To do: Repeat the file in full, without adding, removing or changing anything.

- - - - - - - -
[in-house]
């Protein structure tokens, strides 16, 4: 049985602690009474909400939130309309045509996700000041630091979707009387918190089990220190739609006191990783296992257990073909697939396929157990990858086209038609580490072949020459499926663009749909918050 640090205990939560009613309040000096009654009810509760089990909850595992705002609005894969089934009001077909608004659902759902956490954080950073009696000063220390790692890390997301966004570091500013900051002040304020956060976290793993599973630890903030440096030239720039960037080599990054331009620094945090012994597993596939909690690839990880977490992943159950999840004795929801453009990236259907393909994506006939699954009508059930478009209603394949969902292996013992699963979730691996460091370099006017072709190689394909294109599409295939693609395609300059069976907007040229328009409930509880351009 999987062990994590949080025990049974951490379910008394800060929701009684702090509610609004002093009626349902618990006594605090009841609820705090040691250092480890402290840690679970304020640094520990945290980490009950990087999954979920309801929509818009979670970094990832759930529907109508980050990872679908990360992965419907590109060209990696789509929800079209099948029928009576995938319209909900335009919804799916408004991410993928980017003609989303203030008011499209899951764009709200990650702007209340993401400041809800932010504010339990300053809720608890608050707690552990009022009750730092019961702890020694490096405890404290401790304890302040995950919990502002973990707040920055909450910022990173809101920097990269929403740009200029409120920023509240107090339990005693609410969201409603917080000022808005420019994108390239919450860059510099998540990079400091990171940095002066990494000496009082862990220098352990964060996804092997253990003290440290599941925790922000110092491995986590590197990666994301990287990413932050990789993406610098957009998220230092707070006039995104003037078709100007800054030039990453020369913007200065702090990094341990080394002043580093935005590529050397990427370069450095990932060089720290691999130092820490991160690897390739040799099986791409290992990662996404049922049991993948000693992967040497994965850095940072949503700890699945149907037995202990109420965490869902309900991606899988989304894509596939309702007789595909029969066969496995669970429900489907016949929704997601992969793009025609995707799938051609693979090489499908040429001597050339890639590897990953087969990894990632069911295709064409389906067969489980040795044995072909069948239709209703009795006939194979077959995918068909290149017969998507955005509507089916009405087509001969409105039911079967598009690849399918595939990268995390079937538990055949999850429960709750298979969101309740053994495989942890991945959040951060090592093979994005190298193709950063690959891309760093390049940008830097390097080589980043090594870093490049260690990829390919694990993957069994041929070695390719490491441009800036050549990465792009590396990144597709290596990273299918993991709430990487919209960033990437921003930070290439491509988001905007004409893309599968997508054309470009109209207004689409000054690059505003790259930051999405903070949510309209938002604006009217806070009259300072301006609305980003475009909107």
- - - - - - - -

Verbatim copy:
[in-house]
């Protein structure tokens, strides 16, 4: 049985602690009474909400939130309309045509996700000041630091979707009387918190089990220190739609006191990783296992257990073909697939396929157990990858086209038609580490072949020459499926663009749909918050 640090205990939560009613309040000096009654009810509760089990909850595992705002609005894969089934009001077909608004659902759902956490954080950073009696000063220390790692890390997301966004570091500013900051002040304020956060976290793993599973630890903030440096030239720039960037080599990054331009620094945090012994597993596939909690690839990880977490992943159950999840004795929801453009990236259907393909994506006939699954009508059930478009209603394949969902292996013992699963979730691996460091370099006017072709190689394909294109599409295939693609395609300059069976907007040229328009409930509880351009 999987062990994590949080025990049974951490379910008394800060929701009684702090509610609004002093009626349902618990006594605090009841609820705090040691250092480890402290840690679970304020640094520990945290980490009950990087999954979920309801929509818009979670970094990832759930529907109508980050990872679908990360992965419907590109060209990696789509929800079209099948029928009576995938319209909900335009919804799916408004991410993928980017003609989303203030008011499209899951764009709200990650702007209340993401400041809800932010504010339990300053809720608890608050707690552990009022009750730092019961702890020694490096405890404290401790304890302040995950919990502002973990707040920055909450910022990173809101920097990269929403740009200029409120920023509240107090339990005693609410969201409603917080000022808005420019994108390239919450860059510099998540990079400091990171940095002066990494000496009082862990220098352990964060996804092997253990003290440290599941925790922000110092491995986590590197990666994301990287990413932050990789993406610098957009998220230092707070006039995104003037078709100007800054030039990453020369913007200065702090990094341990080394002043580093935005590529050397990427370069450095990932060089720290691999130092820490991160690897390739040799099986791409290992990662996404049922049991993948000693992967040497994965850095940072949503700890699945149907037995202990109420965490869902309900991606899988989304894509596939309702007789595909029969066969496995669970429900489907016949929704997601992969793009025609995707799938051609693979090489499908040429001597050339890639590897990953087969990894990632069911295709064409389906067969489980040795044995072909069948239709209703009795006939194979077959995918068909290149017969998507955005509507089916009405087509001969409105039911079967598009690849399918595939990268995390079937538990055949999850429960709750298979969101309740053994495989942890991945959040951060090592093979994005190298193709950063690959891309760093390049940008830097390097080589980043090594870093490049260690990829390919694990993957069994041929070695390719490491441009800036050549990465792009590396990144597709290596990273299918993991709430990487919209960033990437921003930070290439491509988001905007004409893309599968997508054309470009109209207004689409000054690059505003790259930051999405903070949510309209938002604006009217806070009259300072301006609305980003475009909107």